PO­ETIC LI­CENCE

Grocott's Mail - - ARTS NEWS - HARRY OWEN

Tastes change over time. Just as in pop­u­lar mu­sic, or clothes, ve­hi­cles and smart­phones, there are fash­ions in po­etry. Very often, what­ever it was we ad­mired so fer­vently yes­ter­day can seem quaintly out­dated to­day.

I thought about this on hear­ing of the death last week of the Amer­i­can poet Richard Wil­bur. Born in 1921, his ca­reer as a poet and teacher en­com­passed much of the 20th Cen­tury. His con­tem­po­raries and in­flu­ences in­cluded Robert Frost and TS Eliot and, some­what like them, his po­etry is typ­i­fied by close ob­ser­va­tion of or­di­nary, oth­er­wise un­re­mark­able, things both in na­ture and so­ci­ety. As with Frost, who fa­mously de­scribed un­rhymed po­etry as ‘like play­ing ten­nis with the net down’, Wil­bur’s work is al­most al­ways met­ric and rhymed.

As the New York Times’s obit­u­ary ob­serves, “Mr Wil­bur fol­lowed a muse who prized tra­di­tional vir­tu­os­ity over self-drama­ti­za­tion; as a con­se­quence he often found him­self out of fa­vor with the lit­er­ary author­i­ties who pre­ferred the heat of artists like Sylvia Plath and Allen Gins­berg.” (15 Oct. 2017) In other words, he be­came un­fash­ion­able. The same NYT obit­u­ary re­lates the story of how, re­spond­ing to a deroga­tory re­view of one of Wil­bur’s col­lec­tions, a reader took im­me­di­ate ex­cep­tion to the critic’s opin­ion that Wil­bur’s po­etry was merely ‘mild, ami­able and bour­geois’, writ­ing of the re­viewer in a let­ter to the editor:

“Sirs, the man has had a feast set be­fore him, the very best, and com­plains be­cause it is not a peanut but­ter and ketchup sand­wich.”

I tend to agree with the let­ter writer. No doubt Wil­bur’s po­ems are touched by a gen­tle­manly ur­ban­ity that now seems rather old-fash­ioned, but he often has some­thing qui­etly pro­found to say about what it means to be a fully rounded hu­man be­ing. The fact that he ex­presses it in his own (care­fully crafted) voice and style is surely to be wel­comed rather than de­rided.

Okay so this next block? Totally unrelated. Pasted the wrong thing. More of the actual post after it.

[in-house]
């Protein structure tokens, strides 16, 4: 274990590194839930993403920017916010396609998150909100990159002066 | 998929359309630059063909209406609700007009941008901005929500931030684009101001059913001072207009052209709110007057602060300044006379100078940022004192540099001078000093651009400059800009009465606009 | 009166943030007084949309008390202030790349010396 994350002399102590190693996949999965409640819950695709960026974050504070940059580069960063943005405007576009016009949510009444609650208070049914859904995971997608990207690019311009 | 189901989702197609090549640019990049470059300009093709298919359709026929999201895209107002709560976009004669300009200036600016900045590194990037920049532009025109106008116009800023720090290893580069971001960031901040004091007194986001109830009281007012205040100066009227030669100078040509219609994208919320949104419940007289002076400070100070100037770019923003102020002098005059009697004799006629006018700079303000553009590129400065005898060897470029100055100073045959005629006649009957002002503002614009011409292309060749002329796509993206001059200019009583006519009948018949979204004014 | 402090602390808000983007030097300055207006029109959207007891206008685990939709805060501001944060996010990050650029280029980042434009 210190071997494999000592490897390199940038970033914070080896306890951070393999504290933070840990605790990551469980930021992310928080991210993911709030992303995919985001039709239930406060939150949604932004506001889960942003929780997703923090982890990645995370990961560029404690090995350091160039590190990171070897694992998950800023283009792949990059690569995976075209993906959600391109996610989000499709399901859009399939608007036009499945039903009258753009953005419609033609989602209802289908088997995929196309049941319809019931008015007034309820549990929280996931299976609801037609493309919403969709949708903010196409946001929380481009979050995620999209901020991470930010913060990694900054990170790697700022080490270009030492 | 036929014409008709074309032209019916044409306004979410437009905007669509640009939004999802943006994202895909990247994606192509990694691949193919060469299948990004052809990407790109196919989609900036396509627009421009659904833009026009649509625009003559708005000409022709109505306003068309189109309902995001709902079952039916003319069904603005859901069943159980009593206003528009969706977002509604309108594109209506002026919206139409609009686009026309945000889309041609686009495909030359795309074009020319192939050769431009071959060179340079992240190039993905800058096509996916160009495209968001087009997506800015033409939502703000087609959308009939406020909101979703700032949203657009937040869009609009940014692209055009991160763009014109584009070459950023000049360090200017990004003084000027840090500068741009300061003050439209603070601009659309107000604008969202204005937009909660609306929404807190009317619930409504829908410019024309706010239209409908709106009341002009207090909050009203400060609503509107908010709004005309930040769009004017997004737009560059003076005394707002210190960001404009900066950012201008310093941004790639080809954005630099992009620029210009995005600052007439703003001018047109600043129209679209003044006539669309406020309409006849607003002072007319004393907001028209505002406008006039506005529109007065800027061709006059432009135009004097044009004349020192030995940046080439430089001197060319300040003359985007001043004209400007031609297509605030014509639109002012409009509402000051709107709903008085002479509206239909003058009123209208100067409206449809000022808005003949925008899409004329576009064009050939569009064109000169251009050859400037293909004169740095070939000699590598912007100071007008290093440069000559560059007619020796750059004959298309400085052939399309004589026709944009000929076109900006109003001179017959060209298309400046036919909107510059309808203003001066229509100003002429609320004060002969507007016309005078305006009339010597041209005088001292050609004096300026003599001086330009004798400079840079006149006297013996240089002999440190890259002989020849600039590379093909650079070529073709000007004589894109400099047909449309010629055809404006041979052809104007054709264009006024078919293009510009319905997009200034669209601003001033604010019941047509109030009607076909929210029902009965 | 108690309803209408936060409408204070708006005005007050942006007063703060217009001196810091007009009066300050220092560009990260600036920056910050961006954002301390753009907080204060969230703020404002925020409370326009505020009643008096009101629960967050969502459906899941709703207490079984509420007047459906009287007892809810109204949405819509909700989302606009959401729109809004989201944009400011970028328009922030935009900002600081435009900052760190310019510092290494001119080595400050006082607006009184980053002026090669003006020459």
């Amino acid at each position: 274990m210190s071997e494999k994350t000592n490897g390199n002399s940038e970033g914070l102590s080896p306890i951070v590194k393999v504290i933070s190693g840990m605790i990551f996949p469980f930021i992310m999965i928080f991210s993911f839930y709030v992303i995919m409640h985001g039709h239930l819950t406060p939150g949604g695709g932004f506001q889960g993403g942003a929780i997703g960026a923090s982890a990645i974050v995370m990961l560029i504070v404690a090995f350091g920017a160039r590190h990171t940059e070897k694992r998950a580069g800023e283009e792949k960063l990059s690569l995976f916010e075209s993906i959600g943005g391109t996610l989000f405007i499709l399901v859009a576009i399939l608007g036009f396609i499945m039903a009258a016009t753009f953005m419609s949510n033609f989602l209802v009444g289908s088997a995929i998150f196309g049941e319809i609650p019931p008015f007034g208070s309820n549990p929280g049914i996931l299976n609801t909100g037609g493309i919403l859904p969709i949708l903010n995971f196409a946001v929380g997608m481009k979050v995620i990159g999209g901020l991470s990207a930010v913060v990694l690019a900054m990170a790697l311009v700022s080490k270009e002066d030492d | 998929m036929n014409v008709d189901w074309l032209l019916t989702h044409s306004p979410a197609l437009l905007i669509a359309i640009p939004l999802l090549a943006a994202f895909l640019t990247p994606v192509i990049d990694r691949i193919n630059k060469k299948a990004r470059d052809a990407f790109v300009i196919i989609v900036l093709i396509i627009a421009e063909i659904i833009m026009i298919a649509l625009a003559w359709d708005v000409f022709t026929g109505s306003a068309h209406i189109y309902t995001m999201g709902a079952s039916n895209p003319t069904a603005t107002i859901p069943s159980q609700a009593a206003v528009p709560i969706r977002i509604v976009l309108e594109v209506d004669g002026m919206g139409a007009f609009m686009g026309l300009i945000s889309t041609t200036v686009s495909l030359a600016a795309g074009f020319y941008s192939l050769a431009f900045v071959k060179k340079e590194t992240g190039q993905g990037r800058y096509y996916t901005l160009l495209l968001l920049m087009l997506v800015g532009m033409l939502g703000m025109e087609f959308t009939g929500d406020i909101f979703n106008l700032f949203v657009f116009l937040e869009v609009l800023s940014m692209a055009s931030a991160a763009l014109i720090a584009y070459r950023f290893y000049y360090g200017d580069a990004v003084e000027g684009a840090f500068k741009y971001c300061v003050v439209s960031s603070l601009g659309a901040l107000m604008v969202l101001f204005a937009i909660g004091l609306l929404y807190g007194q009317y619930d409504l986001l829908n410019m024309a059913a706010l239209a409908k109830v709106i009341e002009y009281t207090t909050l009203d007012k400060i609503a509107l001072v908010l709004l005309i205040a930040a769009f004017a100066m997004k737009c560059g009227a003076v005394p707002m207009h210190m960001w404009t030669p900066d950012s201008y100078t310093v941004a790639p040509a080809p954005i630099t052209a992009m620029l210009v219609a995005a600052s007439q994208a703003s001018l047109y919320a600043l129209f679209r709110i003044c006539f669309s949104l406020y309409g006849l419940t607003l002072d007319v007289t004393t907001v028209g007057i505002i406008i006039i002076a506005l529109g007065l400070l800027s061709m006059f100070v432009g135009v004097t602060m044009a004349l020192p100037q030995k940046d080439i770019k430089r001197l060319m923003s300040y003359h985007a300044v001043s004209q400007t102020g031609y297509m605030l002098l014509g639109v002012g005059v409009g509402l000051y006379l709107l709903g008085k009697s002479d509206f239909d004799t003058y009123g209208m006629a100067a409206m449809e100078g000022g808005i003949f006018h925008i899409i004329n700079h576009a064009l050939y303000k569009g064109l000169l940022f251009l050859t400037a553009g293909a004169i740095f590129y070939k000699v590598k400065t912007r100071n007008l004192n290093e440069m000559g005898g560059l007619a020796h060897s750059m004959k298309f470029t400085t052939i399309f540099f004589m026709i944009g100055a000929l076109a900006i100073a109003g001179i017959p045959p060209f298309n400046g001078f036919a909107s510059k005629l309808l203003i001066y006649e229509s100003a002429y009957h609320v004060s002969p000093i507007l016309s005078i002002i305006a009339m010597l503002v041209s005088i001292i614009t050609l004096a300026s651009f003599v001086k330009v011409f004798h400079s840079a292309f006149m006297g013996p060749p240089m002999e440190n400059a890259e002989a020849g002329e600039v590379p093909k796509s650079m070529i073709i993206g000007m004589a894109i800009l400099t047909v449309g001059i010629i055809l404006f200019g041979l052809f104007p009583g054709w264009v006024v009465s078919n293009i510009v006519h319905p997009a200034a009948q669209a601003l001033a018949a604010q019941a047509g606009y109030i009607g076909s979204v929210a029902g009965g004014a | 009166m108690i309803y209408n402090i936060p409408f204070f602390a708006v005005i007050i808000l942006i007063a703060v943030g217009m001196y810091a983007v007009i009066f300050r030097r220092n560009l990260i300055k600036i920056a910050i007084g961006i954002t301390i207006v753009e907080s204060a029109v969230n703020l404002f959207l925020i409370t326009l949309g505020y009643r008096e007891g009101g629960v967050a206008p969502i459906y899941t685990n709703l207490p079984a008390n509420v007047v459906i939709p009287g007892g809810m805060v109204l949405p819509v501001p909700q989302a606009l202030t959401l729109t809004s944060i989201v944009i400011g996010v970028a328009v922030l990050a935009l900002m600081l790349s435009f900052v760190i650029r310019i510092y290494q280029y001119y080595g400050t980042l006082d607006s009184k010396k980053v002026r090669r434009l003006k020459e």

In this poem, for in­stance, the strange op­ti­cal il­lu­sion of watch­ing frost-hard­ened earth ap­pear to lift it­self and move of its own ac­cord as win­ter ends is con­cluded with a telling com­ment on what it can mean when ar­ro­gant hu­man cer­tainty – “a set mind” – finds it­self “blessed by doubt”. Yes, blessed. I’m all for the pos­si­bil­ity, es­pe­cially in our present con­fused and ter­ri­fy­ing world, of spring­time re­turn­ing to the minds of ex­trem­ists ev­ery­where.

April 5, 1974

The air was soft, the ground still cold. In the dull pas­ture where I strolled Was some­thing I could not be­lieve. Dead grass ap­peared to slide and heave, Though still too frozen-flat to stir, And rocks to twitch, and all to blur. What was this rip­pling of the land? Was mat­ter get­ting out of hand And mak­ing free with nat­u­ral law? I stopped and blinked, and then I saw A fact as eerie as a dream. There was a sub­tle flood of steam Mov­ing upon the face of things. It came from stand­ing pools and springs And what of snow was still around; It came of win­ter’s giv­ing ground So that the freeze was com­ing out, As when a set mind, blessed by doubt, Re­laxes into mother-wit. Flow­ers, I said, will come of it.

RichardWil­bur (fromNe­wandCol­lect­edPoems,Harcourt BraceJo­vanovich,1988)

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